It was during the question and answer portion of Education Commissioner MaryEllen Elia's visit to Allendale Elementary school Wednesday, when parent Molly Dana decided to make a statement instead. She is opting both of her children out from upcoming state tests. "If you could get your hands on a student's report, it tells you absolutely nothing about their strengths or weaknesses," said Dana.
Last year, the West Seneca School District had more than 70% of students opt out of state tests. So, Elia's visit was no coincidence.
Some people don't understand that there have been significant changes made with assessments," said Elia, "and it's our duty to make sure they know that."
These changes include shorter tests across the board. There also won't be time limits on testing if a student is working productively.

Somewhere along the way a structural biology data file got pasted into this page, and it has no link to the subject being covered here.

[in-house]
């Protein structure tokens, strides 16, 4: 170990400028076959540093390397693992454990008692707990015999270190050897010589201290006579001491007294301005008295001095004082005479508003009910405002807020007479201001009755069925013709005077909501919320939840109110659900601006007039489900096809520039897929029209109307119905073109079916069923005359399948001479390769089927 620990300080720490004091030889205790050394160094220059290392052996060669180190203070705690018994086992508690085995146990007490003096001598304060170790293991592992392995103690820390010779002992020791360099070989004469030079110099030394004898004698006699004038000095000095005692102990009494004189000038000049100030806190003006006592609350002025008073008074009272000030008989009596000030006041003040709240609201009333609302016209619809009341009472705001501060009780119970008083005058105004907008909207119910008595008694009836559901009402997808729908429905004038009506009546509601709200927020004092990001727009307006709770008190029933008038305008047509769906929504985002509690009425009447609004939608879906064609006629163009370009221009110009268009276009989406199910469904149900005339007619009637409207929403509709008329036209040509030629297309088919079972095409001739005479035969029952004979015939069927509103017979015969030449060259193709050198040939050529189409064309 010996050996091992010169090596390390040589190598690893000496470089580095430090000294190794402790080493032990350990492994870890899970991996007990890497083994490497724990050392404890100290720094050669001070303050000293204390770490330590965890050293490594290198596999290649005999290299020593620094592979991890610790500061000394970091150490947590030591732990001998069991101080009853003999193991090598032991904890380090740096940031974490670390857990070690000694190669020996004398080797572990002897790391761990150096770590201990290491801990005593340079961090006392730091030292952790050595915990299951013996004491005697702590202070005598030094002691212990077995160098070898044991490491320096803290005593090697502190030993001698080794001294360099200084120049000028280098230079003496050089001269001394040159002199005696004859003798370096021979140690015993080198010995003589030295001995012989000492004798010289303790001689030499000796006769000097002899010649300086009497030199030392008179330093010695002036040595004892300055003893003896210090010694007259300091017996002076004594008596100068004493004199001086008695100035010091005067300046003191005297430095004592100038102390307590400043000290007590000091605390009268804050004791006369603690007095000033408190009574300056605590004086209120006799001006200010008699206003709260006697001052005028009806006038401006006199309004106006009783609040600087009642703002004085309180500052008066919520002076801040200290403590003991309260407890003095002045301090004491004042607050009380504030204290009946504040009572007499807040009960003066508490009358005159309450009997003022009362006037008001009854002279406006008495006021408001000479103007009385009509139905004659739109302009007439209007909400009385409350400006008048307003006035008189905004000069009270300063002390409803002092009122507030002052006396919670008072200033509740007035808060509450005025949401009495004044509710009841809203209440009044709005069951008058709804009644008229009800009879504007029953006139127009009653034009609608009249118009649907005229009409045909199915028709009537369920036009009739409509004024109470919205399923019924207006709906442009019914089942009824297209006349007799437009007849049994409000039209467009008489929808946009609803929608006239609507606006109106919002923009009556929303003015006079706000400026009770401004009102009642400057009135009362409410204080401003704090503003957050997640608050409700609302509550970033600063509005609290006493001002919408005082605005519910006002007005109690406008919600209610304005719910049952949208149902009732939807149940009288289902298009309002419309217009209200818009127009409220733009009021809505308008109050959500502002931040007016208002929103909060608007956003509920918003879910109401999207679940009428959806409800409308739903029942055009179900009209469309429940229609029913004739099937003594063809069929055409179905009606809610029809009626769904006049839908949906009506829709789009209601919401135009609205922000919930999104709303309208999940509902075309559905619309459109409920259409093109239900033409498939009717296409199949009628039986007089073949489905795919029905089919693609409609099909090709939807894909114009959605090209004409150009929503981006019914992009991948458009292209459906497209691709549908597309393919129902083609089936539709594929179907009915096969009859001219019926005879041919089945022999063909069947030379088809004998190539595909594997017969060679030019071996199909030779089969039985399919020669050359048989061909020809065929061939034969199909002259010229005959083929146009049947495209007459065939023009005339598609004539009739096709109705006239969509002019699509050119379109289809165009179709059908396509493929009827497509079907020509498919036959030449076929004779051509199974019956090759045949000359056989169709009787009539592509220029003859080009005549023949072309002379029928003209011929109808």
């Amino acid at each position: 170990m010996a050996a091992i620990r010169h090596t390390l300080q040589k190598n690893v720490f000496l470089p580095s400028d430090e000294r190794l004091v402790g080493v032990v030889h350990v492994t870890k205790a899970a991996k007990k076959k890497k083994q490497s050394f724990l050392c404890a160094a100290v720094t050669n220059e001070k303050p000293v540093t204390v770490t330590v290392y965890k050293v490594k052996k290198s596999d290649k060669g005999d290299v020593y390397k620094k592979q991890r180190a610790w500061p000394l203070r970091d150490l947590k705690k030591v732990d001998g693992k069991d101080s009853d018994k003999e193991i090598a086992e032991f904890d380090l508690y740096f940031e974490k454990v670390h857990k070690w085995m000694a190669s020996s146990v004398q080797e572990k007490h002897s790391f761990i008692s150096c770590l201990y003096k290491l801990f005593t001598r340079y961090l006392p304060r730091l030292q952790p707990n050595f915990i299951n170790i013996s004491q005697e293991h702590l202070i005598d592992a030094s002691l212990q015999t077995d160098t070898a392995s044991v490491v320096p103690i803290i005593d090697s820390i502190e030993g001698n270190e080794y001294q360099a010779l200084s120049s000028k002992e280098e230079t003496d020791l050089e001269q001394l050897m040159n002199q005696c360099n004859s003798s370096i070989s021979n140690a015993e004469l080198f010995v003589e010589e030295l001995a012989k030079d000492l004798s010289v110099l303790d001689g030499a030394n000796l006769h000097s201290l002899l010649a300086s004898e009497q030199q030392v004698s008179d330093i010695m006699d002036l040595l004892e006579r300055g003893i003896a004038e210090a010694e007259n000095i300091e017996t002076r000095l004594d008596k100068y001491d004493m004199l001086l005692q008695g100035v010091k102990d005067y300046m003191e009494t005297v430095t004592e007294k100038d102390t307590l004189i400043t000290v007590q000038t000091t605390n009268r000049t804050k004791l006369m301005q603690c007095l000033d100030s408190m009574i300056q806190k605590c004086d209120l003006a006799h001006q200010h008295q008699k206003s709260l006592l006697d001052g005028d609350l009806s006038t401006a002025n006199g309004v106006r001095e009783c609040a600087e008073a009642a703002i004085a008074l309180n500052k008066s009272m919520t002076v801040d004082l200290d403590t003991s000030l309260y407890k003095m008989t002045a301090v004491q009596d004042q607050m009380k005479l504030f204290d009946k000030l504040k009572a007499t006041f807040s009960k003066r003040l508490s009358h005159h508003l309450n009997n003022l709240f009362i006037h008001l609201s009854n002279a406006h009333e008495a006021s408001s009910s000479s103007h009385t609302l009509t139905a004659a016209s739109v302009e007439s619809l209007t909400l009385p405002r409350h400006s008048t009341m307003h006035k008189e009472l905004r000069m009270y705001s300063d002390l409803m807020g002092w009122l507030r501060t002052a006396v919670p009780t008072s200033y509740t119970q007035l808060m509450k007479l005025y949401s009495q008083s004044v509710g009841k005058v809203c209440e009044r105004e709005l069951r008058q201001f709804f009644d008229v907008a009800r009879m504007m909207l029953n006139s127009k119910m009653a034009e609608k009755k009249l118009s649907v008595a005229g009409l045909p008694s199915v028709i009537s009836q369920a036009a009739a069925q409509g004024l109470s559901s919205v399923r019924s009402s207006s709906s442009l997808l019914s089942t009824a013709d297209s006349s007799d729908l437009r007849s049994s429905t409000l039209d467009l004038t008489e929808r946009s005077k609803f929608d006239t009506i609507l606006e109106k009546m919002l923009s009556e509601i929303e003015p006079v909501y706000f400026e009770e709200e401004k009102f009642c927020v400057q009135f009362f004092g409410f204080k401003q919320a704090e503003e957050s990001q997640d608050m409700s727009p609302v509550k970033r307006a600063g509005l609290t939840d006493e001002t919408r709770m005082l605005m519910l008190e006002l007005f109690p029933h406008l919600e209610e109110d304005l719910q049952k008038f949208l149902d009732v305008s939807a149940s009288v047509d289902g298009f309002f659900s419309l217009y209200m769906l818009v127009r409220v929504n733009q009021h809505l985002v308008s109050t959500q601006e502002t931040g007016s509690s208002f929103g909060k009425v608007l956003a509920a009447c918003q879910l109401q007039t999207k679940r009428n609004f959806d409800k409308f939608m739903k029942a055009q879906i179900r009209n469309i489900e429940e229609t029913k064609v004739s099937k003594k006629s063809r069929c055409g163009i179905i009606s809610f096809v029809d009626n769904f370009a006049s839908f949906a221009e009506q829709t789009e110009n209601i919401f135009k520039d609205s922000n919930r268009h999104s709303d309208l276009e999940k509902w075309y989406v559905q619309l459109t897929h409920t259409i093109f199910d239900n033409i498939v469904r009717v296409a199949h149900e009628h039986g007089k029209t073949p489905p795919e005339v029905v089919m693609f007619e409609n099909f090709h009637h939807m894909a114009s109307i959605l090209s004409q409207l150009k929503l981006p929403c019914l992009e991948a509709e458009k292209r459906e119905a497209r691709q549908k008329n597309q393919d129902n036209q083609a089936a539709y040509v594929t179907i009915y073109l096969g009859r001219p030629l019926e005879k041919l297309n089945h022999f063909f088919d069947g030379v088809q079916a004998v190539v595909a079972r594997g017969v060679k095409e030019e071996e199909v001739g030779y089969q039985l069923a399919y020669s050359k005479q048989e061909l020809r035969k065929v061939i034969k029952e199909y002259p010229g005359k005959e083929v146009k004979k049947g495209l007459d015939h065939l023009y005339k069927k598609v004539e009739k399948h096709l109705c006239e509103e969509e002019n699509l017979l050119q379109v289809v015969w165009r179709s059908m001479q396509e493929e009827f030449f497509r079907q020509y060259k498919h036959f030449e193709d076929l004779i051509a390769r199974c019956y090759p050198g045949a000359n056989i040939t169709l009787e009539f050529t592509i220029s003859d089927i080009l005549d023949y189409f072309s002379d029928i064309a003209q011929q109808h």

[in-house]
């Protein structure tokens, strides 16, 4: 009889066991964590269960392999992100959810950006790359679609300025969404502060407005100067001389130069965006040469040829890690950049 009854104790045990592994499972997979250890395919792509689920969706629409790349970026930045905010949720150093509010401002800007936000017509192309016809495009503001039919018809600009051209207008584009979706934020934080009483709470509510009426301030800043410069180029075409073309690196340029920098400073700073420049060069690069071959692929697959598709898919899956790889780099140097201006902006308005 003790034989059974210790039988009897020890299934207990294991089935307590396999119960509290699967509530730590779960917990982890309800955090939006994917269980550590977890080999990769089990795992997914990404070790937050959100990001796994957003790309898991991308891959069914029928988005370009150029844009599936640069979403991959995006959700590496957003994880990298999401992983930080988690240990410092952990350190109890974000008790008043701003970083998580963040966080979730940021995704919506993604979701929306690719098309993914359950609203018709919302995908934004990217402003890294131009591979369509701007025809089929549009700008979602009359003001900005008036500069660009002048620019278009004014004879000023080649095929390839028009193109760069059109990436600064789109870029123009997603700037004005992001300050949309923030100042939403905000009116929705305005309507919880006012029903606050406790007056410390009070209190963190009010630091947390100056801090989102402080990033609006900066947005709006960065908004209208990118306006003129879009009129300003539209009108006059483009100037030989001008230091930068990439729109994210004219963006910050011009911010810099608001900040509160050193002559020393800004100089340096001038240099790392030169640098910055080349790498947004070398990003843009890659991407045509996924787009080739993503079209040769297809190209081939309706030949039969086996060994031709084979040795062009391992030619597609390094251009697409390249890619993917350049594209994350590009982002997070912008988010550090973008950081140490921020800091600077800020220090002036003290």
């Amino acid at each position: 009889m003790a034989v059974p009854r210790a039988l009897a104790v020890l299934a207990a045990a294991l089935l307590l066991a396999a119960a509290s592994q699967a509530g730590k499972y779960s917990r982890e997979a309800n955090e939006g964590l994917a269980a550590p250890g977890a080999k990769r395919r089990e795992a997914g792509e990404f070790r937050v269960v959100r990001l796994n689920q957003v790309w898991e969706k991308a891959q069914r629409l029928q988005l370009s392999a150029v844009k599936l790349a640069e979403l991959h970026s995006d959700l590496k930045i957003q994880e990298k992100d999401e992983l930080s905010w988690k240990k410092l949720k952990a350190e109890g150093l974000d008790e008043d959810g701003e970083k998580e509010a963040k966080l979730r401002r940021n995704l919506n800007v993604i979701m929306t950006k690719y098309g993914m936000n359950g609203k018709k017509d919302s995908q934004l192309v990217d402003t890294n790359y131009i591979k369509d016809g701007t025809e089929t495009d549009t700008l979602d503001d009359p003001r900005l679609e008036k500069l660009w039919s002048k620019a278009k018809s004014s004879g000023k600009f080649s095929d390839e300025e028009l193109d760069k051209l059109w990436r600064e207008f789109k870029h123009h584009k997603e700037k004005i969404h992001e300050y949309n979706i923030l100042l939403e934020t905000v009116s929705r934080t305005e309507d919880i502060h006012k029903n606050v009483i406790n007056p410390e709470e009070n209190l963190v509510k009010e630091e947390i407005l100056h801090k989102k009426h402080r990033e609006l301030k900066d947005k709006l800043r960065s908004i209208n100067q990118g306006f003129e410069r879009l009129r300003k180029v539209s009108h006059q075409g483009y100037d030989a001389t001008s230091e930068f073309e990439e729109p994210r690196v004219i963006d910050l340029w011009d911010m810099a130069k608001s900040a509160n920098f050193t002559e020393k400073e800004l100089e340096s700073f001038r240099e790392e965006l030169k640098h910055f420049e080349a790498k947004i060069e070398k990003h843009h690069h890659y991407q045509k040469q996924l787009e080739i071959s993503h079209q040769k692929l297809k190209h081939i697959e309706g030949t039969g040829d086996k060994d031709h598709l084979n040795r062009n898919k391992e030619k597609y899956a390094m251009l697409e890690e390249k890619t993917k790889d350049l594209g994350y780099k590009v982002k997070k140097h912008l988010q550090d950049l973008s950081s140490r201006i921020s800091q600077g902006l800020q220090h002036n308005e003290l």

Teachers are also reviewing each question. "These teachers need to be writing these tests," said Allendale Kindergarten teacher Natalie Komosinski. "Teachers need to be using the results of these tests to guide our instruction and I just don't feel that's what the standardized tests are doing right now."
Elia agreed, saying she wants educators even more involved in the process.
Despite the assurances, many parents say more changes need to happen before they opt their children in again.